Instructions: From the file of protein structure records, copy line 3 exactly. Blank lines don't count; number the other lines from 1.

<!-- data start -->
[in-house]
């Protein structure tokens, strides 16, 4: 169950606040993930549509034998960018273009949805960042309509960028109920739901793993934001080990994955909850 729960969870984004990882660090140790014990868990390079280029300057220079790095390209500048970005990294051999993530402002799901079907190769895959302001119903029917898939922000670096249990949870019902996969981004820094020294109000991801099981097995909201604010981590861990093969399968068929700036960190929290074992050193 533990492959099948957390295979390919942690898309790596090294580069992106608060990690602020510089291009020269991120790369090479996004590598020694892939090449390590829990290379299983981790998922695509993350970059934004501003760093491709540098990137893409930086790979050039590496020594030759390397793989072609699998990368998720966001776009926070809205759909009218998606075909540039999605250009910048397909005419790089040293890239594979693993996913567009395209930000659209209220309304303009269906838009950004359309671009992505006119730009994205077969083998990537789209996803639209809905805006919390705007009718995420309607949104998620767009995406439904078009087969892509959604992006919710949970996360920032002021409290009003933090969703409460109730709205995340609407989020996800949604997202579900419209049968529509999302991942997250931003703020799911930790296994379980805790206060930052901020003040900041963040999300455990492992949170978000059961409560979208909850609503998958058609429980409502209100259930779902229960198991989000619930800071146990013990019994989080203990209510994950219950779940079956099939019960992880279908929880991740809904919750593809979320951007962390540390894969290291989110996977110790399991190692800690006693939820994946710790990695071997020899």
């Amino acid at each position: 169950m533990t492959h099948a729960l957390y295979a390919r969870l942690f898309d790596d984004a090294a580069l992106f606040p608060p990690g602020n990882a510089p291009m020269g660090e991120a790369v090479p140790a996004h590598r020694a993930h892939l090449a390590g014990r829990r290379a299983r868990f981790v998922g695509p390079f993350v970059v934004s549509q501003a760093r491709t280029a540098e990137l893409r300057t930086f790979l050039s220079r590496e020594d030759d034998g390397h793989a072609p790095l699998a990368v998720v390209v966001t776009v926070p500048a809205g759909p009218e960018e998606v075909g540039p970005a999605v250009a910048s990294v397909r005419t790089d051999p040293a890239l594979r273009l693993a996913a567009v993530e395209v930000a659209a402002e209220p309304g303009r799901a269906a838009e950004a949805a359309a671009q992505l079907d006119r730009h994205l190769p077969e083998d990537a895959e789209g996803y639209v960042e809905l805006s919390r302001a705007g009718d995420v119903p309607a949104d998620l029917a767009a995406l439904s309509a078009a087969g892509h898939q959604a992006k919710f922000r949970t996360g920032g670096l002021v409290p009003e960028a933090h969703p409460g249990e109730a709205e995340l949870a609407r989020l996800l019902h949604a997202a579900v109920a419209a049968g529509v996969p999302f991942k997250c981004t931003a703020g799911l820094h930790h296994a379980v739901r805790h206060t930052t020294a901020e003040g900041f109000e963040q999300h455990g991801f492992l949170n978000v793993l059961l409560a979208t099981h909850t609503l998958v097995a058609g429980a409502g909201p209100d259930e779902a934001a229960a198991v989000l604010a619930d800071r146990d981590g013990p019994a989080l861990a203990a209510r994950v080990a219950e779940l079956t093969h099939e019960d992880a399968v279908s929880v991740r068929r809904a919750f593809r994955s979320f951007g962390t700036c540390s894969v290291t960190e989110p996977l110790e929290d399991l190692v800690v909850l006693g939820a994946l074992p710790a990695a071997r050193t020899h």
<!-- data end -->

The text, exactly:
């Amino acid at each position: 169950m533990t492959h099948a729960l957390y295979a390919r969870l942690f898309d790596d984004a090294a580069l992106f606040p608060p990690g602020n990882a510089p291009m020269g660090e991120a790369v090479p140790a996004h590598r020694a993930h892939l090449a390590g014990r829990r290379a299983r868990f981790v998922g695509p390079f993350v970059v934004s549509q501003a760093r491709t280029a540098e990137l893409r300057t930086f790979l050039s220079r590496e020594d030759d034998g390397h793989a072609p790095l699998a990368v998720v390209v966001t776009v926070p500048a809205g759909p009218e960018e998606v075909g540039p970005a999605v250009a910048s990294v397909r005419t790089d051999p040293a890239l594979r273009l693993a996913a567009v993530e395209v930000a659209a402002e209220p309304g303009r799901a269906a838009e950004a949805a359309a671009q992505l079907d006119r730009h994205l190769p077969e083998d990537a895959e789209g996803y639209v960042e809905l805006s919390r302001a705007g009718d995420v119903p309607a949104d998620l029917a767009a995406l439904s309509a078009a087969g892509h898939q959604a992006k919710f922000r949970t996360g920032g670096l002021v409290p009003e960028a933090h969703p409460g249990e109730a709205e995340l949870a609407r989020l996800l019902h949604a997202a579900v109920a419209a049968g529509v996969p999302f991942k997250c981004t931003a703020g799911l820094h930790h296994a379980v739901r805790h206060t930052t020294a901020e003040g900041f109000e963040q999300h455990g991801f492992l949170n978000v793993l059961l409560a979208t099981h909850t609503l998958v097995a058609g429980a409502g909201p209100d259930e779902a934001a229960a198991v989000l604010a619930d800071r146990d981590g013990p019994a989080l861990a203990a209510r994950v080990a219950e779940l079956t093969h099939e019960d992880a399968v279908s929880v991740r068929r809904a919750f593809r994955s979320f951007g962390t700036c540390s894969v290291t960190e989110p996977l110790e929290d399991l190692v800690v909850l006693g939820a994946l074992p710790a990695a071997r050193t020899h």